But does AWS really need VMware?

The big news coming out of VMware's annual VMworld event this week is that the company's promised VMw
ARCHITECHT
But does AWS really need VMware?
By ARCHITECHT • Issue #129 • View online
The big news coming out of VMware’s annual VMworld event this week is that the company’s promised VMware-on-AWS product is now available. This is probably very good news for VMware, which needs a viable cloud product after years of confusing cloud strategies that only got fuzzier as a result of the Dell-EMC merger last year. Letting customers run and manage their VMware machines on the Amazon Web Services cloud is an approach that seems to fit that bill.
However, it’s hard to see how this partnership is going to move the needle much for AWS. Look at the companies’ most-recent fiscal years—2016—during which VMware grew about 9 percent to just over $7 billion in revenue, while AWS grew about 45 percent to more than $12.2 billion in revenue. It’s on pace for about $16 billion in revenue in 2017, and an investment analyst at Jefferies predicts AWS will hit $55 billion in revenue by 2022.
All of this without running what will likely be a relatively small number of VMware instances. 
I might be wrong, but I look at this as essentially a larger (Nutanix does less than $1 billion in annual revenue at this point), and less container-focused, version of the deal Google and Nutanix announced in June. There, too, the on-prem partner of the hybrid cloud partnership is delivering workloads from existing customers to the public cloud partner, but I don’t see too much traffic going the other way. AWS and Google collect some additional revenue from partners’ customers, while the partners own the customer relationship and largely dictate the user experience.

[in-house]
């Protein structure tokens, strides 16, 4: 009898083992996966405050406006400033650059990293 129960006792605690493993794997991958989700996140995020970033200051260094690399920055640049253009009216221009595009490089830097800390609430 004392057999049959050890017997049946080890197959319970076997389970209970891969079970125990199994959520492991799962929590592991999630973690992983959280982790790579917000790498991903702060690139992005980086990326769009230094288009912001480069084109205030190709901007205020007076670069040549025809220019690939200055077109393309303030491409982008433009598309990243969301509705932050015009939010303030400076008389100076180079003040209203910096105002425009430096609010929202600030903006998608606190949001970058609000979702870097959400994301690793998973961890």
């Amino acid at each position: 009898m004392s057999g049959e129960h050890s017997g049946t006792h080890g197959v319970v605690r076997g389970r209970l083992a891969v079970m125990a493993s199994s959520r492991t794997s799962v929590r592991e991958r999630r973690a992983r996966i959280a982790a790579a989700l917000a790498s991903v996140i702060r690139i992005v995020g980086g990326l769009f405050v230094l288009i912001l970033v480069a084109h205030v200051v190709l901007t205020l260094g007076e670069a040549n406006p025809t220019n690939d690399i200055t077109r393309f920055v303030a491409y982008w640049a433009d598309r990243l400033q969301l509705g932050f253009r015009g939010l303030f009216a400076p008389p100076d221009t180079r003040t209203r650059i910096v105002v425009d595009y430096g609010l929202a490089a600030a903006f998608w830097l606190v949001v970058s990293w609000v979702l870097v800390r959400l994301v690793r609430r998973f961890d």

I think the more interesting hybrid cloud approaches are the ones where the cloud—or cloud-native—side of the partnership is leading the charge. When and where companies want the benefits of the cloud, the whole idea for most is that they expressly do not want the status quo. Microsoft is able to do this by itself via the Azure Stack appliance, which brings the Azure experience and service inside a company’s data center. Container-orchestration companies want to abstract management, scaling, etc, to layers above the VM altogether, running wherever those machines happen to be hosted. 
There will continue to be a lot of big workloads running inside company data centers. If AWS and Google really want a shot at owning them, they’ll probably need to get their hands (and code) a little dirty by going to where those applications live and showing there’s a better way of doing things.

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ARCHITECHT delivers the most interesting news and information about the business impacts of cloud computing, artificial intelligence, and other trends reshaping enterprise IT. Curated by Derrick Harris.

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